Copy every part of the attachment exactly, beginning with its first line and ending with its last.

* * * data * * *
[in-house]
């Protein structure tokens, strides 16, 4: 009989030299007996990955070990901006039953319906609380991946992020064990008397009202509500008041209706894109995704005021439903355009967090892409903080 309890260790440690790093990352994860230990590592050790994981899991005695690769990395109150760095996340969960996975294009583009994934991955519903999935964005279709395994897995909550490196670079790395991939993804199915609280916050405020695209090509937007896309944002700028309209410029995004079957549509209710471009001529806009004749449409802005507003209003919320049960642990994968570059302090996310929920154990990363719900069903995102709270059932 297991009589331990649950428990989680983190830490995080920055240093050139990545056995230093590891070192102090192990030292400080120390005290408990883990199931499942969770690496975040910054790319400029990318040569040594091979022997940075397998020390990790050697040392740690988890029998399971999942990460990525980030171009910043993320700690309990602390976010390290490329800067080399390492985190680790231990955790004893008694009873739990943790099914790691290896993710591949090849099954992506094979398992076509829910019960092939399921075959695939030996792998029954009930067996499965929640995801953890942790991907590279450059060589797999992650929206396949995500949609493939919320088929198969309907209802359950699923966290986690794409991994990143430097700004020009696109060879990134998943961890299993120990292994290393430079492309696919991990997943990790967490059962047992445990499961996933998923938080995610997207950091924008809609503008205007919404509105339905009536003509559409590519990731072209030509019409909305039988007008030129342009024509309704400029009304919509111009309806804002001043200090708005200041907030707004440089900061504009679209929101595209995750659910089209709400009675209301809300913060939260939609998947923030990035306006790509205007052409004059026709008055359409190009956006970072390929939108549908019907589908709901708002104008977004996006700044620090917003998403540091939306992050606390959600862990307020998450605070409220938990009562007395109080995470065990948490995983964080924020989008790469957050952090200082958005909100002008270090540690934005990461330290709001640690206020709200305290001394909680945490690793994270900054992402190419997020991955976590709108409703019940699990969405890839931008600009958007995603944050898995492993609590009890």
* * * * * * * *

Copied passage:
[in-house]
């Protein structure tokens, strides 16, 4: 009989030299007996990955070990901006039953319906609380991946992020064990008397009202509500008041209706894109995704005021439903355009967090892409903080 309890260790440690790093990352994860230990590592050790994981899991005695690769990395109150760095996340969960996975294009583009994934991955519903999935964005279709395994897995909550490196670079790395991939993804199915609280916050405020695209090509937007896309944002700028309209410029995004079957549509209710471009001529806009004749449409802005507003209003919320049960642990994968570059302090996310929920154990990363719900069903995102709270059932 297991009589331990649950428990989680983190830490995080920055240093050139990545056995230093590891070192102090192990030292400080120390005290408990883990199931499942969770690496975040910054790319400029990318040569040594091979022997940075397998020390990790050697040392740690988890029998399971999942990460990525980030171009910043993320700690309990602390976010390290490329800067080399390492985190680790231990955790004893008694009873739990943790099914790691290896993710591949090849099954992506094979398992076509829910019960092939399921075959695939030996792998029954009930067996499965929640995801953890942790991907590279450059060589797999992650929206396949995500949609493939919320088929198969309907209802359950699923966290986690794409991994990143430097700004020009696109060879990134998943961890299993120990292994290393430079492309696919991990997943990790967490059962047992445990499961996933998923938080995610997207950091924008809609503008205007919404509105339905009536003509559409590519990731072209030509019409909305039988007008030129342009024509309704400029009304919509111009309806804002001043200090708005200041907030707004440089900061504009679209929101595209995750659910089209709400009675209301809300913060939260939609998947923030990035306006790509205007052409004059026709008055359409190009956006970072390929939108549908019907589908709901708002104008977004996006700044620090917003998403540091939306992050606390959600862990307020998450605070409220938990009562007395109080995470065990948490995983964080924020989008790469957050952090200082958005909100002008270090540690934005990461330290709001640690206020709200305290001394909680945490690793994270900054992402190419997020991955976590709108409703019940699990969405890839931008600009958007995603944050898995492993609590009890």